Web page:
# Can you tile a 25 x 25 square with a mixture of 2 x 2 squares and 3 x 3 squares?

Can you tile a $$25 \times 25$$ square (no overlaps, no gaps) with a mixture of $$2 \times 2$$ squares and $$3 \times 3$$ squares?

This puzzle is by David A. Klarner.

Clarification: The number of $$2 \times 2$$ squares and $$3 \times 3$$ squares can be the same or different.

• Congrats on 10k! Commented Apr 18 at 16:58
• What is the definition of 'mixture'? Evenly spread out? Or is any pattern acceptable? Commented Apr 18 at 17:26
• Thanks @BeastlyGerbil! Commented Apr 18 at 18:33
• @MichaelRichardson I have updated my question to answer your question. The number of 2x2 squares and the number of 3x3 squares could be the same or different. Commented Apr 18 at 19:00
• What patterns are permitted? I've come up with a couple of simple patterns that cover the entire area without gaps or overlaps, so I'm unsure if I've understood the basis of the puzzle. Commented Apr 18 at 19:31

I think the answer is

Impossible.

Consider the following image:

In this striped coloring, $$17 \times 25$$ cells are colored in total, which is odd. On the other hand, every placement of a $$3 \times 3$$ square covers exactly $$6$$ colored cells, and that of a $$2 \times 2$$ square covers either $$2$$ or $$4$$ colored cells. This means any nonoverlapping placement of $$2 \times 2$$ and $$3 \times 3$$ squares can only cover an even number of colored cells, and therefore cannot cover all colored cells on the grid.

Generalizing this result, the question "For which $$n$$ can an $$n \times n$$ square be tiled with $$2 \times 2$$ and $$3 \times 3$$ squares?" can be fully answered:

• If $$n$$ is even, it can be fully tiled with $$2 \times 2$$ squares.
• If $$n$$ is a multiple of $$3$$, it can be fully tiled with $$3 \times 3$$ squares.
• If $$n$$ is $$1 \bmod 6$$, the even-odd argument on the same coloring pattern applies, and therefore a tiling does not exist.
• If $$n$$ is $$5 \bmod 6$$, the same argument can be made using the same pattern but shifted right by one column (so that the leftmost column is not colored). This creates a coloring with the exact same property. Therefore a tiling does not exist in this case either.

• If you reflected the pattern (or right-aligned it), would it then work for both cases?
– Neil
Commented Apr 19 at 23:29
• if I read that right, would that last part mean that there's no $n\times n$ square that could be tiled using both $2 \times 2$ and $3 \times 3$ tiles, but that could not be tiled with just one of the tile sizes? Or in other words, you always need a particular size, which ever it is, and adding the other never helps. Commented Apr 20 at 8:45
• @Neil Yes, nice find. Commented Apr 22 at 2:27
• @ilkkachu Yes, that is correct. Commented Apr 22 at 2:27

Very similar to @Bubbler's solution but perhaps a bit simpler:

Label each square in row r with (-1)r. Then the sum over all labels is 25 (if you count rows from 0). The sum over all labels covered by a tile 0,-3 or 3. In any case it is divisible by 3. Therefore a tiling cannot exist.

• I like both of these, but the artistic merit has to go to Bubbler. (You get the points for the simpler colouring.)
– Bass
Commented Apr 18 at 11:54
• Aren't you skipping over the 2x2 tiles in this argument? Commented Apr 19 at 6:47
• 2x2 sum to 0. 3x3 sum to ±3. Commented Apr 19 at 7:36
• This also straightforwardly works for any $n$ that is odd and not divisible by $3$ (like Bubbler's extension but again simpler). Commented Apr 19 at 12:20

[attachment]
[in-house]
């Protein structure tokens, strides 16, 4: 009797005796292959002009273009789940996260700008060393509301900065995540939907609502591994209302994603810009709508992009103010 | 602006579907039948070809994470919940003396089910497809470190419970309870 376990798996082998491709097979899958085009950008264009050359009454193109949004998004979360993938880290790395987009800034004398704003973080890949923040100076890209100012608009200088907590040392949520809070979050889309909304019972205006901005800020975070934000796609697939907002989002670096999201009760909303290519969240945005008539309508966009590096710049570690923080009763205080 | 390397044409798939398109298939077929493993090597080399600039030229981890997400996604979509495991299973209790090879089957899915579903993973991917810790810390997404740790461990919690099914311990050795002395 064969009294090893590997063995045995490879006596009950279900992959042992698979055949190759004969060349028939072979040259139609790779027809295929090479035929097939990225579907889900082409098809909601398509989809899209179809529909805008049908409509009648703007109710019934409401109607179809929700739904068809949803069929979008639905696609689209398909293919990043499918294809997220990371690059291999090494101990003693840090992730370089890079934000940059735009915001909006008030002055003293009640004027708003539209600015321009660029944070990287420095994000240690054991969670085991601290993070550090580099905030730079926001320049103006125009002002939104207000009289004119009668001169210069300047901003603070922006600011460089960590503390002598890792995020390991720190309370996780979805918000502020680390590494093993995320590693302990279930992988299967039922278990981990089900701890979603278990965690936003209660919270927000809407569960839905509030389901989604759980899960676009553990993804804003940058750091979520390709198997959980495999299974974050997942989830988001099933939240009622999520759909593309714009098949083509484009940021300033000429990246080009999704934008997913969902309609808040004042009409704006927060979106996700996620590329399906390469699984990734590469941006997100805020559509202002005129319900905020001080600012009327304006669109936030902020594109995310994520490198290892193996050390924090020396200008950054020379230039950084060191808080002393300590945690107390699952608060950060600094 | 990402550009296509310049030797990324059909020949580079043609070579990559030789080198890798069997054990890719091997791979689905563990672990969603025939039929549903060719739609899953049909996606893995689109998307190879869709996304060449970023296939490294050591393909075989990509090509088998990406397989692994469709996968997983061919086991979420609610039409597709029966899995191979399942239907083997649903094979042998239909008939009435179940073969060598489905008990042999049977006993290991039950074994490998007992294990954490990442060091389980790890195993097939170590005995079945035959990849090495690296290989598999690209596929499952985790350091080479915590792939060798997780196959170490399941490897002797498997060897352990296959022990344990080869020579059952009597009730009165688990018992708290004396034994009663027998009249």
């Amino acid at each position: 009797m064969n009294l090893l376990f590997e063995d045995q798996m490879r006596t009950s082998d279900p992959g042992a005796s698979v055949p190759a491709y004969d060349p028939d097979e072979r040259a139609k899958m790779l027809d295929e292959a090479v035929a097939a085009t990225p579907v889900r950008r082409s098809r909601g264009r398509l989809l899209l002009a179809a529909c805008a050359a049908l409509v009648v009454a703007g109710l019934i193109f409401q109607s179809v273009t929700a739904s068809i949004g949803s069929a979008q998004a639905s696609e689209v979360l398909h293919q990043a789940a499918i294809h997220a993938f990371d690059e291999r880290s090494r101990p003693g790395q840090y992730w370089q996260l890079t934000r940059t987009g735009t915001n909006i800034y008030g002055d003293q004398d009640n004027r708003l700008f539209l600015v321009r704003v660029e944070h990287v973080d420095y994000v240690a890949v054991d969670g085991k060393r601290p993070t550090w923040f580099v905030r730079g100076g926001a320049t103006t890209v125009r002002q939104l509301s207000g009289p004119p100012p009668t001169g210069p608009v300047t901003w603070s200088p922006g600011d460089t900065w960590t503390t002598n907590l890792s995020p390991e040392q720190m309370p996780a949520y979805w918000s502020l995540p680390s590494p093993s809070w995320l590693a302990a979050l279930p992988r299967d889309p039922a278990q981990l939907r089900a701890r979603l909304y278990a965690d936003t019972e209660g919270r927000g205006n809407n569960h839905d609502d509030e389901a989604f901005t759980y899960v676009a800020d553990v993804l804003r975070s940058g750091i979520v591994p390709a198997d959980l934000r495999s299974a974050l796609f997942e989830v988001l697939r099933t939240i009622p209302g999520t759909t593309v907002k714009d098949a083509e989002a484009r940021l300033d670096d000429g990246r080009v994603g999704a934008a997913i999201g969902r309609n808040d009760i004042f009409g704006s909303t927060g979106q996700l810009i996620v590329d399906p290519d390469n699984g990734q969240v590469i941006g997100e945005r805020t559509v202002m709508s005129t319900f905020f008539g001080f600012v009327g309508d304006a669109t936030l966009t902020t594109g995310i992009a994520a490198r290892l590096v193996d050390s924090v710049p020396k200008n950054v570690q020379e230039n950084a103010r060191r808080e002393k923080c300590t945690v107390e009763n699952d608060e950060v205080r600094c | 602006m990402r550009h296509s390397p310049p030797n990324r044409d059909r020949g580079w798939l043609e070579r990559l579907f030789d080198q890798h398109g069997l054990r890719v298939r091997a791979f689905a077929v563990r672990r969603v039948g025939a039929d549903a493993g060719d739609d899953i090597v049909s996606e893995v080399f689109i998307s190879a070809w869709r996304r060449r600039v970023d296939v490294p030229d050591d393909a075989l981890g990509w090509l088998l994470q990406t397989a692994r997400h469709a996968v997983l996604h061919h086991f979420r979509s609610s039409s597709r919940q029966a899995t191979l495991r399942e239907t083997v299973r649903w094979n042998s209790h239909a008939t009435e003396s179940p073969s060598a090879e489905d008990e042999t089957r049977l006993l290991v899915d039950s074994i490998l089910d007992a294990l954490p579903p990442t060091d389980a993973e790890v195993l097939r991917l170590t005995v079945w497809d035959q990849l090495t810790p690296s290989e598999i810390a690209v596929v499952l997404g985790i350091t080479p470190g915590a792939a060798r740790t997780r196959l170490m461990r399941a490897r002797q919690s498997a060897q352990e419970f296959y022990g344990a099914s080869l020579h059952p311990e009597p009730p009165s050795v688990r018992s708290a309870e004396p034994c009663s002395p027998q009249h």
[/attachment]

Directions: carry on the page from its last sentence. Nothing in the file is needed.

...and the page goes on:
• This can be rephrased as a coloring argument: color alternate rows black and white. There are 25 more black cells than white cells. Each tile has either the same number of black and white cells, or an imbalance of 3. Commented Apr 19 at 18:57

A classic problem of:

invariants!

Consider the coloring where the 3rd, 6th, 9th... until 24th column are shaded. Then 2x2 and 3x3 squares both cover an even number of unshaded squares. This is an invariant! Since there are an odd number of unshaded squares in a 25x25 grid, we are done.

• This is the same as the accepted answer. Please do not post duplicate answers. Commented Apr 29 at 12:30
• Welcome to PSE (Puzzling Stack Exchange)! Commented Apr 29 at 19:45

Since the tiles to use are squares they can only fill in a rectangular space. 25x25 is square so the obvious problem isn't an issue.

I can only think of 3 ways that these tiles can fill in a square area:

1. using only 2x2 tiles

2. using only 3x3 tiles

3. or combining them into effective 6x6 tiles like so:

Next we need to look at the factors of the length of the square space. For example a 24 square space has factors including 2, 3, and 6 which means

that all 3 methods can fill in that space.

However the question's area to fill is 25x25 which only has a factor of 5 which means

that 2, 3, and 6 can never fill in the space.

Therefore the answer is:

impossible.

• How do you know there are no alternatives to your three proposed patterns? Commented Apr 27 at 22:18
• @Zomulgustar my answer could be off but I think the only way to arrange a combination of 2x2 and 3x3 into a square area would require the least common multiple of 6. If that's true then a different pattern would result in the same outcome. Commented Apr 29 at 0:57

Yes this is possible.

The board is 25x25... A ring of 2x2 tiles round the exterior would leave an internal space of 21x21. This internal space would allow exactly 7x7 of the 3x3 tiles (3x7)x(3x7).

• I had a similar initial thought! Unfortunately because the side length is odd, you can't make a ring of 2x2 tiles around the perimeter. Commented Apr 19 at 11:40
• @user2390246 yes! Very good point. I'll put it down to a long week.... Commented Apr 19 at 12:36
• Welcome to PSE (Puzzling Stack Exchange)! Try again. Commented Apr 19 at 20:03